January Blogging Self-Analysis

"Flogging the Freelancer" is a blog post a day on freelancing in the gig economy. Browse the archives here.

A Self-Analysis of Blogging During the Month of January

# of Posts: 30

Positives: Only missed one day

Negatives: Self-indulgent ramblings of a nonsensical person who occasionally, halfheartedly tries to be helpful

Conclusion: Need to rethink this

You can connect with me on Twitter, Instagram, and LinkedIn, and you can email me here.

In Praise of Breaks

"Flogging the Freelancer" is a blog post a day on freelancing in the gig economy. Browse the archives here.

I spent the first half of the day feeling vaguely anxious.

I was forgetting something -- but what?

Even at the manatee park, where I leaned over the fence, and watched the thick bodies of the sea cows surface and submerge, their tough hides scarred with propeller grooves, their heavily-breathing noses peeking out of the water making the whole place sound like a call center for dirty phone callers, I couldn't keep trying to remember what I wasn't doing.

It wasn't until I got home, a small manatee finger puppet in hand, that I realized what it was.

I needed to blog.

You can connect with me on Twitter, Instagram, and LinkedIn, and you can email me here.

Work Advice from Halston

"Flogging the Freelancer" is a blog post a day on freelancing in the gig economy. Browse the archives here.

I went and saw this Halston show today. Obviously: very fly. The thing that struck me, being in proximity to the pieces, is how relevant they are to what we're doing. The acronym: KISS. Translation: Keep It Simple Stupid.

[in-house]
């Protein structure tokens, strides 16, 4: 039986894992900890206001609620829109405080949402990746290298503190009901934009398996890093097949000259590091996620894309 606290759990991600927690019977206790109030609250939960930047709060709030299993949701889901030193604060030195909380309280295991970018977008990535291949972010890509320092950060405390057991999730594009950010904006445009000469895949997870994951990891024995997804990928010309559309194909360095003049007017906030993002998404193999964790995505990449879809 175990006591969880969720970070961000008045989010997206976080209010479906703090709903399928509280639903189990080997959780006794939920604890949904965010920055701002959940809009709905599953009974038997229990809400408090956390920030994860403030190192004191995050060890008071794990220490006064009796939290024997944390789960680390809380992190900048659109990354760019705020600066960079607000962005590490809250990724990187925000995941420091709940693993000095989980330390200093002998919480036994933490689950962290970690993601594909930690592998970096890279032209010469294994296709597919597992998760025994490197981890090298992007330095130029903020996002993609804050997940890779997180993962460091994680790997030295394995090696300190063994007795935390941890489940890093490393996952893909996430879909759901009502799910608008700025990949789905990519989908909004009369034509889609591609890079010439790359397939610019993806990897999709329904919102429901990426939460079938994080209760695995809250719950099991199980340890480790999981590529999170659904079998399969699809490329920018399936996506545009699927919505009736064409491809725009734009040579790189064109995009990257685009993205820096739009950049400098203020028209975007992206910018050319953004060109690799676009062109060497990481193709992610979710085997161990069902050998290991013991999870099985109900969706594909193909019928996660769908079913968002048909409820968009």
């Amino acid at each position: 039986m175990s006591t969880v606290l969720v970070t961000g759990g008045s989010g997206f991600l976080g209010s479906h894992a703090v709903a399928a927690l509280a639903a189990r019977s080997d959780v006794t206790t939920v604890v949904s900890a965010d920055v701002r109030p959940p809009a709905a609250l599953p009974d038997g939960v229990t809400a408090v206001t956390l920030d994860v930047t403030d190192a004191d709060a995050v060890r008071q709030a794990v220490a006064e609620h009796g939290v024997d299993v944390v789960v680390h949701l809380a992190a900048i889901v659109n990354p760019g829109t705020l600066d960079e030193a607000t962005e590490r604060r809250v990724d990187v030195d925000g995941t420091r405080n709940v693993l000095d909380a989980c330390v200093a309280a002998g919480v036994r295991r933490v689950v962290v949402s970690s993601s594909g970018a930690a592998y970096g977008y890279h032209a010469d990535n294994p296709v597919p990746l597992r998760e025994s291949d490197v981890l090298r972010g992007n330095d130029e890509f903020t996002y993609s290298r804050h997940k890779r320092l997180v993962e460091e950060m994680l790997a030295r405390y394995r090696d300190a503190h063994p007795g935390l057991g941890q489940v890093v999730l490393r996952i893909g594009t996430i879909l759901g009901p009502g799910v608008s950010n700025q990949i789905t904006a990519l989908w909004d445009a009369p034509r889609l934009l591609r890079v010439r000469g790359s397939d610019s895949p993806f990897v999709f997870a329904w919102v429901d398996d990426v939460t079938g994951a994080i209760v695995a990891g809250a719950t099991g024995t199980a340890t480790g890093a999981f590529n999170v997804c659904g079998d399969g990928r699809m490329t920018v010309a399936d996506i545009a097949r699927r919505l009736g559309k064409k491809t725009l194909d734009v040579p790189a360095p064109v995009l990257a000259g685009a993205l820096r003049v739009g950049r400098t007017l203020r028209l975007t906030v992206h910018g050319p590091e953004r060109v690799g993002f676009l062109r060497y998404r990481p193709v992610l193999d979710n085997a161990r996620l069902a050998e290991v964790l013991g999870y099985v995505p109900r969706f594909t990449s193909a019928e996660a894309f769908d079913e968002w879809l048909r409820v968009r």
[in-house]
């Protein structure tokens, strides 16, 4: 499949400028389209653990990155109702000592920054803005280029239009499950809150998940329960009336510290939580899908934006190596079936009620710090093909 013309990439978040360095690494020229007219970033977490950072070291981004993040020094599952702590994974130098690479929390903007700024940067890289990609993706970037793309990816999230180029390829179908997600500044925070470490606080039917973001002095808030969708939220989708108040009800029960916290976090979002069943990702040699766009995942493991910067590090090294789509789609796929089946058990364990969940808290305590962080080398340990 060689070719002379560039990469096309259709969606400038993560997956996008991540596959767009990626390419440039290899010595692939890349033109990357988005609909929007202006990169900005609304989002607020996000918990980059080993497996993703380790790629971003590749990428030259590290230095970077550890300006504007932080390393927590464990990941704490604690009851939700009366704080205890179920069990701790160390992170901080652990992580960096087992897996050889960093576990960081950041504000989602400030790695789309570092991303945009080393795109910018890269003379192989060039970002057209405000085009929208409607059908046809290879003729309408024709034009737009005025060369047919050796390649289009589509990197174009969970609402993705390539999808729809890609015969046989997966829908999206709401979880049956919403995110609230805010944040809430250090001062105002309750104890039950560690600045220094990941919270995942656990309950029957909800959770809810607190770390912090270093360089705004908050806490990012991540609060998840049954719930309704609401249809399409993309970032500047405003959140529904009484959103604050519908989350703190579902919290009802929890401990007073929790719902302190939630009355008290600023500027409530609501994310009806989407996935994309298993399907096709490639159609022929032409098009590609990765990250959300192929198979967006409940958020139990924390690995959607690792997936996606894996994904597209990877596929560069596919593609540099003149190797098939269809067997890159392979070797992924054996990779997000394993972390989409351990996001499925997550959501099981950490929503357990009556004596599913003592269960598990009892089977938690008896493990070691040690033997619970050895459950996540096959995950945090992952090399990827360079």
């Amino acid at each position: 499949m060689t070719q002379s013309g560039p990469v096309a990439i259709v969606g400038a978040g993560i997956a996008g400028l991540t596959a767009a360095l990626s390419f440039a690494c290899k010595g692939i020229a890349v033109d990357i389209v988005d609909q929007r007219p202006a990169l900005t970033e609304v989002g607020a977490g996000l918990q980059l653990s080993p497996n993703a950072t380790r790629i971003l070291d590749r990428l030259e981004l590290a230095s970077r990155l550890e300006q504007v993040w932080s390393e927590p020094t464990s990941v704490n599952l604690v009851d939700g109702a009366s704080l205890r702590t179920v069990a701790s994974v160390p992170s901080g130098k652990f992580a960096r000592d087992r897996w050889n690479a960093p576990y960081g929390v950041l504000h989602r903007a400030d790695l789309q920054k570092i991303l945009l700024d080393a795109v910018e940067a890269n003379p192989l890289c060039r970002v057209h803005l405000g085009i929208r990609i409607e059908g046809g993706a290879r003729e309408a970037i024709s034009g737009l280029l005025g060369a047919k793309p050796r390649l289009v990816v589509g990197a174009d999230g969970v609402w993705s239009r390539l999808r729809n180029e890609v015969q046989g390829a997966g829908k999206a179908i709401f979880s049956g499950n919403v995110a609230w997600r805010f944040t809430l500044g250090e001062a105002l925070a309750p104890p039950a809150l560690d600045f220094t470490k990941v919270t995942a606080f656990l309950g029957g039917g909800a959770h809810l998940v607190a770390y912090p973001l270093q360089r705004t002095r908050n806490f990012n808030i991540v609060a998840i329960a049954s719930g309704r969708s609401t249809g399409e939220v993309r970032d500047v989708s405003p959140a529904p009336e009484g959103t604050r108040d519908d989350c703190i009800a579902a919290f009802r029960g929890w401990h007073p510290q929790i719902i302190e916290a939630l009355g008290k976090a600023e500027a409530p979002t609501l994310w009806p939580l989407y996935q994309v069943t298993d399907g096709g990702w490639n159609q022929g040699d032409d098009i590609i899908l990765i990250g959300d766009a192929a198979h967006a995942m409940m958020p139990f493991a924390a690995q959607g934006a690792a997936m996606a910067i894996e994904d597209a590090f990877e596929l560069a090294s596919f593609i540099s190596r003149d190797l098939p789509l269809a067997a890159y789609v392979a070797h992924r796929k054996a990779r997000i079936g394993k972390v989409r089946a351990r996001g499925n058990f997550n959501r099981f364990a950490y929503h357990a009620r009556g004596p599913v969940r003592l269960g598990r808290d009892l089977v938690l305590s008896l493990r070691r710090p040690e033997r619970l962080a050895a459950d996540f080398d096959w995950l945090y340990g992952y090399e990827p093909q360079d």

You can connect with me on Twitter, Instagram, and LinkedIn, and you can email me here.

Failure Is Inevitable

"Flogging the Freelancer" is a blog post a day on freelancing in the gig economy. Browse the archives here.

Tragically, I forgot to blog yesterday. Originally, I set out to blog 365 days this year. Yesterday, I failed to do so. Although, after setting my goal for the year, I realized it was a leap year, so I can still blog 365 times this year. Regardless, I failed in the consecutive department. Disappointing.

Relapse is part of recovery

I guess addicts use this to differentiate between I AM WINNING and I AM FAILING. The truth is that you're probably doing either neither or both at any given time. I figured I would probably forget or fail to blog at least one day this year. And that's exactly what happened. It's not an anomaly. It's an inevitability. Accept it.

Success happens when you set yourself for it

I set myself up to fail. I didn't automate my blogging. I didn't pick a daily time to do it or pick a daily time by which to do it by. A couple times, I almost forgot. A pattern emerged of nearly not doing it, and I didn't act quickly enough to change the pattern. If I'd decided to, say, blog every day right after I woke up, or blog every day by noon, or had the word BLOG tattooed to my forehead, I wouldn't have fallen from my consecutive days perch after 21 days.

Meditate on mindfulness

I've had a good amount of success in the past from meditating. Just 10 minutes a day, prone wherever, thinking as hard as I can about nothing. This is a way to give your mind a break and reset itself so it doesn't go careening off the side of the road and run into a tree and eject you into a lake. I resumed meditation today. I will meditate 10 minutes a day. You should, too.

You can connect with me on Twitter, Instagram, and LinkedIn, and you can email me here.